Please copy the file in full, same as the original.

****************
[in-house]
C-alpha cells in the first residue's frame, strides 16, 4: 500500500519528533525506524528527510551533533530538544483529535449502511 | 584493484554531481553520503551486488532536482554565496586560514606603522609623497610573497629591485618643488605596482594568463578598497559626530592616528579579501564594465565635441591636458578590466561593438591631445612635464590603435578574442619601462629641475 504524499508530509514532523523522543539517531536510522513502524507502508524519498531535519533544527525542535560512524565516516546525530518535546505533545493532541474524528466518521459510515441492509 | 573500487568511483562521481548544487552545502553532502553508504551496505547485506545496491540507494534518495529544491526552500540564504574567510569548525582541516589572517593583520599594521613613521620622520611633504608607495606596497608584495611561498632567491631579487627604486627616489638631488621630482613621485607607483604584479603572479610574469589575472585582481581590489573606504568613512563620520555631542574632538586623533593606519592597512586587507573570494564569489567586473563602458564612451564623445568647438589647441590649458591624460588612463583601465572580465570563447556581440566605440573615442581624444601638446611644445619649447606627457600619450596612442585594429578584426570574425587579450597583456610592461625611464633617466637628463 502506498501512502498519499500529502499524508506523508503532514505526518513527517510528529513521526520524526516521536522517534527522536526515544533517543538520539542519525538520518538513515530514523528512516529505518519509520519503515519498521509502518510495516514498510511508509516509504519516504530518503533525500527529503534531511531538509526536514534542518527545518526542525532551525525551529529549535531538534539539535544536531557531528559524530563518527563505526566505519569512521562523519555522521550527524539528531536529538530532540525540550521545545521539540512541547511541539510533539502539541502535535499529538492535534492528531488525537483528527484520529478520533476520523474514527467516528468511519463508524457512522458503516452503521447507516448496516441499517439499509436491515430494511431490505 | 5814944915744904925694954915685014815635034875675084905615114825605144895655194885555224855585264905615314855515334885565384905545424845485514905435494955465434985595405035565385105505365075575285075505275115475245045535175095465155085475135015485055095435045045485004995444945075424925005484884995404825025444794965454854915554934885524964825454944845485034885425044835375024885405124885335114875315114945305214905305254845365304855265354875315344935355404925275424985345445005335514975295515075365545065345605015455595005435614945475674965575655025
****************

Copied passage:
[in-house]
C-alpha cells in the first residue's frame, strides 16, 4: 500500500519528533525506524528527510551533533530538544483529535449502511 | 584493484554531481553520503551486488532536482554565496586560514606603522609623497610573497629591485618643488605596482594568463578598497559626530592616528579579501564594465565635441591636458578590466561593438591631445612635464590603435578574442619601462629641475 504524499508530509514532523523522543539517531536510522513502524507502508524519498531535519533544527525542535560512524565516516546525530518535546505533545493532541474524528466518521459510515441492509 | 573500487568511483562521481548544487552545502553532502553508504551496505547485506545496491540507494534518495529544491526552500540564504574567510569548525582541516589572517593583520599594521613613521620622520611633504608607495606596497608584495611561498632567491631579487627604486627616489638631488621630482613621485607607483604584479603572479610574469589575472585582481581590489573606504568613512563620520555631542574632538586623533593606519592597512586587507573570494564569489567586473563602458564612451564623445568647438589647441590649458591624460588612463583601465572580465570563447556581440566605440573615442581624444601638446611644445619649447606627457600619450596612442585594429578584426570574425587579450597583456610592461625611464633617466637628463 502506498501512502498519499500529502499524508506523508503532514505526518513527517510528529513521526520524526516521536522517534527522536526515544533517543538520539542519525538520518538513515530514523528512516529505518519509520519503515519498521509502518510495516514498510511508509516509504519516504530518503533525500527529503534531511531538509526536514534542518527545518526542525532551525525551529529549535531538534539539535544536531557531528559524530563518527563505526566505519569512521562523519555522521550527524539528531536529538530532540525540550521545545521539540512541547511541539510533539502539541502535535499529538492535534492528531488525537483528527484520529478520533476520523474514527467516528468511519463508524457512522458503516452503521447507516448496516441499517439499509436491515430494511431490505 | 5814944915744904925694954915685014815635034875675084905615114825605144895655194885555224855585264905615314855515334885565384905545424845485514905435494955465434985595405035565385105505365075575285075505275115475245045535175095465155085475135015485055095435045045485004995444945075424925005484884995404825025444794965454854915554934885524964825454944845485034885425044835375024885405124885335114875315114945305214905305254845365304855265354875315344935355404925275424985345445005335514975295515075365545065345605015455595005435614945475674965575655025